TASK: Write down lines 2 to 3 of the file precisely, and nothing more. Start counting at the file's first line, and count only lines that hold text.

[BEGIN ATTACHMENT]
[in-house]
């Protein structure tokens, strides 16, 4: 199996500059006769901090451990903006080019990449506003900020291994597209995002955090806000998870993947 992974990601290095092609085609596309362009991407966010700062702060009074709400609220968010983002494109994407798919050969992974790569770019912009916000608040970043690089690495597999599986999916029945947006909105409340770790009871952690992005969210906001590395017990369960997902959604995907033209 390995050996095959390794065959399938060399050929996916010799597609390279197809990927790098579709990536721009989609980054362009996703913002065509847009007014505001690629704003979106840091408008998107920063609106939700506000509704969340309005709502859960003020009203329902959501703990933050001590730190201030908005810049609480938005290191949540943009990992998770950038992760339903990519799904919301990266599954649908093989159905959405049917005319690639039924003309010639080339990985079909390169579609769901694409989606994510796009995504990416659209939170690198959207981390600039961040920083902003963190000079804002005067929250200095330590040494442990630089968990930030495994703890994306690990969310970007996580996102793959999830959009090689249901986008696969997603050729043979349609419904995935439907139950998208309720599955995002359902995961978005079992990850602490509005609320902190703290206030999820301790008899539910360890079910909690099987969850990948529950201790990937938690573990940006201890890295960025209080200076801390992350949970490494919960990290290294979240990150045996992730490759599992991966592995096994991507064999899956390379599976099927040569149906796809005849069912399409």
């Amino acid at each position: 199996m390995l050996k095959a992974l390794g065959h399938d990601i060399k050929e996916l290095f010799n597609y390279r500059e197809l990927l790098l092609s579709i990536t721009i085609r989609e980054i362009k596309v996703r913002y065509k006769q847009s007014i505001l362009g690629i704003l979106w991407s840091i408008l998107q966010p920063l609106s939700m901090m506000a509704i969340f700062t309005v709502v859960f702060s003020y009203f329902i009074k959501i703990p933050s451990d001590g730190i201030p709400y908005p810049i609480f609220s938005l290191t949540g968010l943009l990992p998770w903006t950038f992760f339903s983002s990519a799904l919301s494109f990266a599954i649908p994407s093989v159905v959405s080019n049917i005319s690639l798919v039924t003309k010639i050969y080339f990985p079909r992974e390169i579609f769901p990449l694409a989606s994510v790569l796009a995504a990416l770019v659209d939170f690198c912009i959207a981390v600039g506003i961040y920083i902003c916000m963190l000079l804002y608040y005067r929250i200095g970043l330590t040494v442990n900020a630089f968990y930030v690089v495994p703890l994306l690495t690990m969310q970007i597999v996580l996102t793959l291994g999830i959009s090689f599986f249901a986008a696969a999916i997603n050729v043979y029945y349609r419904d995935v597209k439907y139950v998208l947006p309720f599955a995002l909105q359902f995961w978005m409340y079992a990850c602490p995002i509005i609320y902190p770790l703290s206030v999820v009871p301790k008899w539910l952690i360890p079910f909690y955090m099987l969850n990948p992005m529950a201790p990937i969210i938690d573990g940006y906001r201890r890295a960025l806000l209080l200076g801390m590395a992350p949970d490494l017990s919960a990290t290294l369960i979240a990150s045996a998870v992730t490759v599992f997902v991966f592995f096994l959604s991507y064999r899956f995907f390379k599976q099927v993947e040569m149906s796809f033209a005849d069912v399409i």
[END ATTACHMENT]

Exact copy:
């Protein structure tokens, strides 16, 4: 199996500059006769901090451990903006080019990449506003900020291994597209995002955090806000998870993947 992974990601290095092609085609596309362009991407966010700062702060009074709400609220968010983002494109994407798919050969992974790569770019912009916000608040970043690089690495597999599986999916029945947006909105409340770790009871952690992005969210906001590395017990369960997902959604995907033209 390995050996095959390794065959399938060399050929996916010799597609390279197809990927790098579709990536721009989609980054362009996703913002065509847009007014505001690629704003979106840091408008998107920063609106939700506000509704969340309005709502859960003020009203329902959501703990933050001590730190201030908005810049609480938005290191949540943009990992998770950038992760339903990519799904919301990266599954649908093989159905959405049917005319690639039924003309010639080339990985079909390169579609769901694409989606994510796009995504990416659209939170690198959207981390600039961040920083902003963190000079804002005067929250200095330590040494442990630089968990930030495994703890994306690990969310970007996580996102793959999830959009090689249901986008696969997603050729043979349609419904995935439907139950998208309720599955995002359902995961978005079992990850602490509005609320902190703290206030999820301790008899539910360890079910909690099987969850990948529950201790990937938690573990940006201890890295960025209080200076801390992350949970490494919960990290290294979240990150045996992730490759599992991966592995096994991507064999899956390379599976099927040569149906796809005849069912399409």
């Amino acid at each position: 199996m390995l050996k095959a992974l390794g065959h399938d990601i060399k050929e996916l290095f010799n597609y390279r500059e197809l990927l790098l092609s579709i990536t721009i085609r989609e980054i362009k596309v996703r913002y065509k006769q847009s007014i505001l362009g690629i704003l979106w991407s840091i408008l998107q966010p920063l609106s939700m901090m506000a509704i969340f700062t309005v709502v859960f702060s003020y009203f329902i009074k959501i703990p933050s451990d001590g730190i201030p709400y908005p810049i609480f609220s938005l290191t949540g968010l943009l990992p998770w903006t950038f992760f339903s983002s990519a799904l919301s494109f990266a599954i649908p994407s093989v159905v959405s080019n049917i005319s690639l798919v039924t003309k010639i050969y080339f990985p079909r992974e390169i579609f769901p990449l694409a989606s994510v790569l796009a995504a990416l770019v659209d939170f690198c912009i959207a981390v600039g506003i961040y920083i902003c916000m963190l000079l804002y608040y005067r929250i200095g970043l330590t040494v442990n900020a630089f968990y930030v690089v495994p703890l994306l690495t690990m969310q970007i597999v996580l996102t793959l291994g999830i959009s090689f599986f249901a986008a696969a999916i997603n050729v043979y029945y349609r419904d995935v597209k439907y139950v998208l947006p309720f599955a995002l909105q359902f995961w978005m409340y079992a990850c602490p995002i509005i609320y902190p770790l703290s206030v999820v009871p301790k008899w539910l952690i360890p079910f909690y955090m099987l969850n990948p992005m529950a201790p990937i969210i938690d573990g940006y906001r201890r890295a960025l806000l209080l200076g801390m590395a992350p949970d490494l017990s919960a990290t290294l369960i979240a990150s045996a998870v992730t490759v599992f997902v991966f592995f096994l959604s991507y064999r899956f995907f390379k599976q099927v993947e040569m149906s796809f033209a005849d069912v399409i």